Wednesday, October 29, 2008


Some people are very good at writing believable characters, while others are better at plotting. And even when a person can create good characters, sometimes he has an easier time creating characters of one sex than the other. I know some people who do great female characters and have a bit of a challenge with male characters. I'm just the opposite. For some reason, my male characters are fine, while the females often need quite a bit of revision. It isn't really the secondary female characters, either--it's usually the main characters I have trouble conveying properly. I may know what makes them tick, but somehow I don't always get into their heads enough in the right places to show the reader what the MC is thinking or feeling. Recently a wonderful lady pointed out to me that this generally tends to happen when my female protagonist is in a scene with another character. If she's alone, we're in her head and know what's going on, but when someone else enters the scene, we sometimes lose the internal dialog that would give us the clue as to what she's actually feeling. I'm so glad she pointed this out to me; I wasn't aware that this is what was happening. Now that I know what to watch for, I can fix it.

I was trying to figure out why I have this difficulty, and I think I may have an answer. I think that I've read so much about the concept of "Mary Sues" that I hold back a little when writing a female main character. A "Mary Sue" is thought to be wish fulfillment on the author's part--when the author creates a character who is in essence the author herself, only prettier, smarter, more confident...too darn close to perfect. Subconsciously, I think I worry that if I put too much of me into my character or put myself too far into her shoes, then she could end up being a Mary Sue. So when it comes down to the writing of that character, what happens is the exact opposite: I don't give the character enough of my strengths, don't go far enough into her head, etc. In essence, she becomes an anti-Mary Sue. Then there's the other half of the problem: the concern about "telling" vs. "showing". I've always tried to show by the character's body posture, physical reactions, etc. what she's feeling or going through. Apparently, in my quest to show, not tell, I've still not shown enough--or maybe just a tiny bit of telling is actually warranted. So the combination of these things that I hold back on is enough to cause a disconnect between some of my readers and my main character. I know that a writer can't please everyone all of the time, and different readers will form completely different ideas about the same piece of writing, but since I've identified that these things can be a problem for my MC, I need to watch out for them.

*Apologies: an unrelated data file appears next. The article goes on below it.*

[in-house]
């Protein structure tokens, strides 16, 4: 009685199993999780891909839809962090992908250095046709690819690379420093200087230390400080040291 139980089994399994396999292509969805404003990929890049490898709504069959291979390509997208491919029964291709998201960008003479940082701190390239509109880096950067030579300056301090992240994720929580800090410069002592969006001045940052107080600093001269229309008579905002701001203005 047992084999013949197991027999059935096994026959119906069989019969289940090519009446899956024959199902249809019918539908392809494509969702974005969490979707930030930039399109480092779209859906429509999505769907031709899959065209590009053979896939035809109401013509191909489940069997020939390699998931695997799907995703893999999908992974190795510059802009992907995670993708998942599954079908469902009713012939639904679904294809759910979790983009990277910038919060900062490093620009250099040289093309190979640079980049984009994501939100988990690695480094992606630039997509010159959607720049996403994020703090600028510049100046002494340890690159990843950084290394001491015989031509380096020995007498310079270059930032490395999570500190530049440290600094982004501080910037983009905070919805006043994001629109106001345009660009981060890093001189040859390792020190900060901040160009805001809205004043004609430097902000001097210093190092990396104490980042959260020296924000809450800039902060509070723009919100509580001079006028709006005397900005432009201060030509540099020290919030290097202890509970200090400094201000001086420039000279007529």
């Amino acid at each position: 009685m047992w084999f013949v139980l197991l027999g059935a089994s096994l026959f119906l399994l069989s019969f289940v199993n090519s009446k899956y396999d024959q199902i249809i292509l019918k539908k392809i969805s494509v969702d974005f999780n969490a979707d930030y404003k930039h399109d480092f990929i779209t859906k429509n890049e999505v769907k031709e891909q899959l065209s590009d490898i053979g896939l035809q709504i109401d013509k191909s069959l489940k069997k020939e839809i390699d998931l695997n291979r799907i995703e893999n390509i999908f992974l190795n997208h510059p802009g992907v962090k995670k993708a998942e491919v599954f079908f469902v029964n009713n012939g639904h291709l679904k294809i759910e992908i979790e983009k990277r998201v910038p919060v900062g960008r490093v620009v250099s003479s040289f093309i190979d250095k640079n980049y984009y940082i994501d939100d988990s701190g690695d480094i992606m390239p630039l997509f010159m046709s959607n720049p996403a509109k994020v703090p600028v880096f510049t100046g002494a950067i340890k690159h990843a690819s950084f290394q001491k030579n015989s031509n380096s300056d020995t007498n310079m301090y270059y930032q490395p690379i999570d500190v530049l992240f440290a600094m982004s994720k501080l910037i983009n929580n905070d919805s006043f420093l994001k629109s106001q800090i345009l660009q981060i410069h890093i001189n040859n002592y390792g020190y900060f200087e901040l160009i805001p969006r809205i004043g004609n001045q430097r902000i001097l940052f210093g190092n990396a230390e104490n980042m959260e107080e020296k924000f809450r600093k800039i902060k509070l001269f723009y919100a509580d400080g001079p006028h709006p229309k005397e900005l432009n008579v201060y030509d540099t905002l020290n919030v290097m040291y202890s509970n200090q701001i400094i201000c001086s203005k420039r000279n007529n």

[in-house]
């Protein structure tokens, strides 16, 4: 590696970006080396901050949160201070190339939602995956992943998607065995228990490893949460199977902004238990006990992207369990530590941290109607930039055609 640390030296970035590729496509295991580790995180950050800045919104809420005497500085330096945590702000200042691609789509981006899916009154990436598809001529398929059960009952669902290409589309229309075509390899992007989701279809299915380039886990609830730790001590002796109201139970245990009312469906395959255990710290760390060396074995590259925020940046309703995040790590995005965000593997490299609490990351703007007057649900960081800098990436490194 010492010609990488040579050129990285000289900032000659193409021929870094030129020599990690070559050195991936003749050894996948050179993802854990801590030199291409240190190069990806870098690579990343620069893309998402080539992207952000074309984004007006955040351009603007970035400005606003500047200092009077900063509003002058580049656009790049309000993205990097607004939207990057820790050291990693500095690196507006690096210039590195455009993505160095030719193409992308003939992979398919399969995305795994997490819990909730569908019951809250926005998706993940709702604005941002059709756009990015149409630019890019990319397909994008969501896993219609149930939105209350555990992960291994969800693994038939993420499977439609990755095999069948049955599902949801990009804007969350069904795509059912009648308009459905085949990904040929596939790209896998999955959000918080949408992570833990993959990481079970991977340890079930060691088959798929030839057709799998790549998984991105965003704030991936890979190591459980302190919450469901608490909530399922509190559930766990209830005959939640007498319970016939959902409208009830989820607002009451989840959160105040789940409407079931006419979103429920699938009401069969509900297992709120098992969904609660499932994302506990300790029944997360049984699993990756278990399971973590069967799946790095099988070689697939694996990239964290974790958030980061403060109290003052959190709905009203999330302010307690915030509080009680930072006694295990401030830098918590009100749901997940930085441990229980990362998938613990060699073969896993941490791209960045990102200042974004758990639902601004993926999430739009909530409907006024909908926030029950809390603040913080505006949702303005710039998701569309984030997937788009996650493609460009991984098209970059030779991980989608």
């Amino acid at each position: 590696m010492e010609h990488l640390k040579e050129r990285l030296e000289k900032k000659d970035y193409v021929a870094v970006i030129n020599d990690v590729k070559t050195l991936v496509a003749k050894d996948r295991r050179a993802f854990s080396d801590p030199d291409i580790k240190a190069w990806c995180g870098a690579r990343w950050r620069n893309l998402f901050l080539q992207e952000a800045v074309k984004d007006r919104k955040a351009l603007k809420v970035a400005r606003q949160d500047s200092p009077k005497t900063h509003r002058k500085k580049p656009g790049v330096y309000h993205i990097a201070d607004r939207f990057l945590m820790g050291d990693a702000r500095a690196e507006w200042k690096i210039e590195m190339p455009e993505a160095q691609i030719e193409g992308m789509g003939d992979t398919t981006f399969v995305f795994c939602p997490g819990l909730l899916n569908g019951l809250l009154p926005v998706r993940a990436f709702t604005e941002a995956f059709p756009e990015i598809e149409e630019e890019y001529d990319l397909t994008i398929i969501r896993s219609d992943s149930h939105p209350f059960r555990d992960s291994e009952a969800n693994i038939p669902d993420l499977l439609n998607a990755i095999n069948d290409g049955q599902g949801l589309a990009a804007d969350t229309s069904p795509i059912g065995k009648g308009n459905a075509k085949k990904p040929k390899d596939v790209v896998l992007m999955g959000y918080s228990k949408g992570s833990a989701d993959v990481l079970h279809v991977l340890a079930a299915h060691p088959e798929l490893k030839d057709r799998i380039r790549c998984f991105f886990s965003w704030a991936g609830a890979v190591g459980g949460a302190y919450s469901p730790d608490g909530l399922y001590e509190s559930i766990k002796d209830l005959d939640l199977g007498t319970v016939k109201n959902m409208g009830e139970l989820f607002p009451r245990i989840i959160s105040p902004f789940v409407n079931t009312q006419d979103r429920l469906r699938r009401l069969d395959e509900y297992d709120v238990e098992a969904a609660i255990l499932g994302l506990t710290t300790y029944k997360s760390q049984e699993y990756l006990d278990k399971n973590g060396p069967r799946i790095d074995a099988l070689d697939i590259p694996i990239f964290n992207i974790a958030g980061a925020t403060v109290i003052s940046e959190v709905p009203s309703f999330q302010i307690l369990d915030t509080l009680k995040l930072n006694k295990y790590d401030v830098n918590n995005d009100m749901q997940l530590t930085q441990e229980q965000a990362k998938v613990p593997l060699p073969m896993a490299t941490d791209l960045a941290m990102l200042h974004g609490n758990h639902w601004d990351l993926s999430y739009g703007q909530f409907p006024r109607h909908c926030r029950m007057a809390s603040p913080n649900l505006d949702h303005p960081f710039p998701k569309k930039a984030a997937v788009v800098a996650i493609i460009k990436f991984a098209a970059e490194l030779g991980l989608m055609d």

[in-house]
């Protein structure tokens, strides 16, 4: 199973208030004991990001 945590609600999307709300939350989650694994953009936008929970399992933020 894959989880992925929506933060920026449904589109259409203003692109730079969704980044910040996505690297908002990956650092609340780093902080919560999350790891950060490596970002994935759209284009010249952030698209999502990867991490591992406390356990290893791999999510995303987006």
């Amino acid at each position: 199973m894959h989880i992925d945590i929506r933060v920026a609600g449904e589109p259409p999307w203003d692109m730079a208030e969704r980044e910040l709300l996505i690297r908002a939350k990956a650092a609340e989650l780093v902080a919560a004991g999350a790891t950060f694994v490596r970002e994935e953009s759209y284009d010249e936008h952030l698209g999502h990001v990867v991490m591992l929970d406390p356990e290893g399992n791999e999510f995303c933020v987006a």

I went back into some stuff I'd already written and played with one of my MC's a bit to see what I could do if I made some changes along the lines I mentioned above. Where before I have to admit I was a little frustrated and in fact felt a slight disconnect from my own character at times, after I made the changes I found myself thinking, "You go, girl!", wanting to cheer my MC on and feeling proud of her when she showed backbone in the right places and for the right reasons. Girl power, not Mary Sue power. That's what we need.


Adrian Swift said...

I can relate to this in part, and would be very interested in reading an excerpt if you'd care to share one, to offer feedback on the issues you raised in your posting, whether as a reader I can grasp clearly, infer adequately, or feel there is not enough information to work with.

If you would like to share an excerpt (in strict confidence) for feedback, you can email me at:

americanauthor //at//
[dot] com

Best wishes for your continued progress,


KHurley said...

Adrian, thanks for the kind offer! I think I'm okay for the moment. I might take you up on it in the future, though.

You mentioned that you can relate to the problem at least a little...has this come up much in your writing? If so, what ways did you find to get around it?

Adrian Swift said...

Kathy, I'll reflect some more on this so I can figure how best to respond and be brief about it. The words tend to flow a little too easily sometimes, and it takes effort for me to be concise. I may blog about the topic, since it's a fascinating one in its own right, and one I haven't blogged about before. I'll try to do that soon, maybe Friday or Saturday.

I think you're on the right track.